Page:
Portraits of Wildflowers

Perspectives on Nature Photography

Rain-lily detail

with 8 comments

Click for greater clarity.

Yesterday’s post showed a rain-lily, Cooperia pedunculata, that recent rains had caused to flower on July 13th. Rain-lilies last only a few days, and no sooner is one of these flowers fully open than its pristine white begins to take on a pink tinge, as you see in this close view; from here the coloration will quickly darken and signal the flower’s demise. Tinge aside, I’ll add that the tepal looks to me as if it were made of snow or ice.

© 2012 Steven Schwartzman

Written by Steve Schwartzman

July 25, 2012 at 6:05 AM

8 Responses

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  1. I’m always amazed when you show us one of these color-changers. I’ve always assumed the natural progression is straight from white (or whatever color) to brown. Not so.

    Personally, the tepal looks to me like that very thin foam sheeting that’s used to pack electronics or glassware. Of course, I’ve seen much more foam than snow in recent years!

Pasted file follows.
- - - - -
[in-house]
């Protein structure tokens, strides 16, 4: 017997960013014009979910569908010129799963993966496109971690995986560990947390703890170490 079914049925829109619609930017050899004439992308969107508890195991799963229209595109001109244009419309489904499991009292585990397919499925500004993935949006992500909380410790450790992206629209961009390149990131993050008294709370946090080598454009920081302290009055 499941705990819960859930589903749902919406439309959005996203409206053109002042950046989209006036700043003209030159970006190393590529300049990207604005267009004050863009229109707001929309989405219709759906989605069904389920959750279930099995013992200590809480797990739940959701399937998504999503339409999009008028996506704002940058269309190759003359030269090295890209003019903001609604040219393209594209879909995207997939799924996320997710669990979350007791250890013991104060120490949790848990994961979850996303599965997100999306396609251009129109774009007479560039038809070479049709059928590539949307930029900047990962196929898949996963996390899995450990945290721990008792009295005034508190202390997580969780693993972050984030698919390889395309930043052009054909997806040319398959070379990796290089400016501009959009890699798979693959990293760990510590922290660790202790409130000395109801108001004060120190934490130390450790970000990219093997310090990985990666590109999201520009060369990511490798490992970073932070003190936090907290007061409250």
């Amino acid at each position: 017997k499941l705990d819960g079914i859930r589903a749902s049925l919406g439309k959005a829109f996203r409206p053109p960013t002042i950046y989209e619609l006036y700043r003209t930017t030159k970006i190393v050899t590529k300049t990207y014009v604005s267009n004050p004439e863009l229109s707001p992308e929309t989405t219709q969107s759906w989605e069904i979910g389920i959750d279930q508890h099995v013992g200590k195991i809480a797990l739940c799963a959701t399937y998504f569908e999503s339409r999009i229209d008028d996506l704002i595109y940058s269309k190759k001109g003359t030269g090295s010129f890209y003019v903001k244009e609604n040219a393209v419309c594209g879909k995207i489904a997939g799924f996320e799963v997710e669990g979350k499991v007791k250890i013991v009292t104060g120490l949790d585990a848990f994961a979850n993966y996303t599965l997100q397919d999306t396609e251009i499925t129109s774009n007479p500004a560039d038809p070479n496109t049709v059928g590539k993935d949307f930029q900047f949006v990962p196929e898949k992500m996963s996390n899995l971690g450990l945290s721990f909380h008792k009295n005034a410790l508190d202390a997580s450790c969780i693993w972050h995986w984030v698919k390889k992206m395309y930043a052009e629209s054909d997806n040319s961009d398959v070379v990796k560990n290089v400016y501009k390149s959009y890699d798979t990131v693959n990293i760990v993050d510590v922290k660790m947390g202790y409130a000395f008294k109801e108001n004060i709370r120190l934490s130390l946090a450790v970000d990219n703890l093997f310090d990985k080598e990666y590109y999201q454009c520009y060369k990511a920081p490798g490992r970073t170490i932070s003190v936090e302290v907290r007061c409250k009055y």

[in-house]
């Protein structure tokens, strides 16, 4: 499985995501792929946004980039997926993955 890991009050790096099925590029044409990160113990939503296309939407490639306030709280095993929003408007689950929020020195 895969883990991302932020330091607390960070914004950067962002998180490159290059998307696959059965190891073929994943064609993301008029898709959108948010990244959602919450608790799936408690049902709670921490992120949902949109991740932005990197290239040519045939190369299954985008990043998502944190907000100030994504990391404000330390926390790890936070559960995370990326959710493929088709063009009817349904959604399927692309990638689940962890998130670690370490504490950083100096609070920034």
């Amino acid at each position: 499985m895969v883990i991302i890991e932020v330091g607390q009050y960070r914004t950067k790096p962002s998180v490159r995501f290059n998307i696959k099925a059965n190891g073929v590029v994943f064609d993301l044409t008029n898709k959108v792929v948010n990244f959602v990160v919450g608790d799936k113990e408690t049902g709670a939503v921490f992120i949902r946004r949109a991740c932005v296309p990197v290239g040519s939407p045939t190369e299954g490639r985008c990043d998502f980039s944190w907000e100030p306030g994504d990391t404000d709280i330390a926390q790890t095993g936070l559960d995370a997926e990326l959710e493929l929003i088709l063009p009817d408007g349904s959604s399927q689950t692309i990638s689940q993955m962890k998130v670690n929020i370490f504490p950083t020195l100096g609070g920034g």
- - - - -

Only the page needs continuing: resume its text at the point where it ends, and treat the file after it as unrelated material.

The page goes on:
July 25, 2012 at 7:48 AM

    • There seems to be a vogue for shape-shifters, so maybe we can start one for color-changers. Another example from Texas is the bluebonnet. Each flower’s upper petal initially has a white spot on it that after six days turns red to let pollinators know that the flower’s pollen isn’t fertile anymore.

      I usually see much more foam than snow, too, but the winters of 2010 and 2011 both brought some snow to Austin, which I took advantage of for pictures.

      Steve Schwartzman

      July 25, 2012 at 10:32 AM

  2. Yes, looks like snow or sugar crystals.


    July 25, 2012 at 7:52 AM

    • No surprise that the confectioner thinks of sugar crystals. Maybe you can create a sweet treat that resembles a rain-lily.

      Steve Schwartzman

      July 25, 2012 at 10:35 AM

  3. The tepal does look like snow or even ice. Nature’s wonders!


    July 25, 2012 at 12:39 PM

    • I’m happy to see something that looks like snow and ice but that doesn’t make me freeze my limbs off while photographing it.

      Steve Schwartzman

      July 25, 2012 at 1:00 PM

  4. It looks temptingly edible and the detail in the texture is great.

    Nature on the Edge

    July 28, 2012 at 1:34 PM

    • Yes, the texture is tempting. There are insects that eat these flowers, but I don’t know that people can.

      Steve Schwartzman

      July 28, 2012 at 4:47 PM

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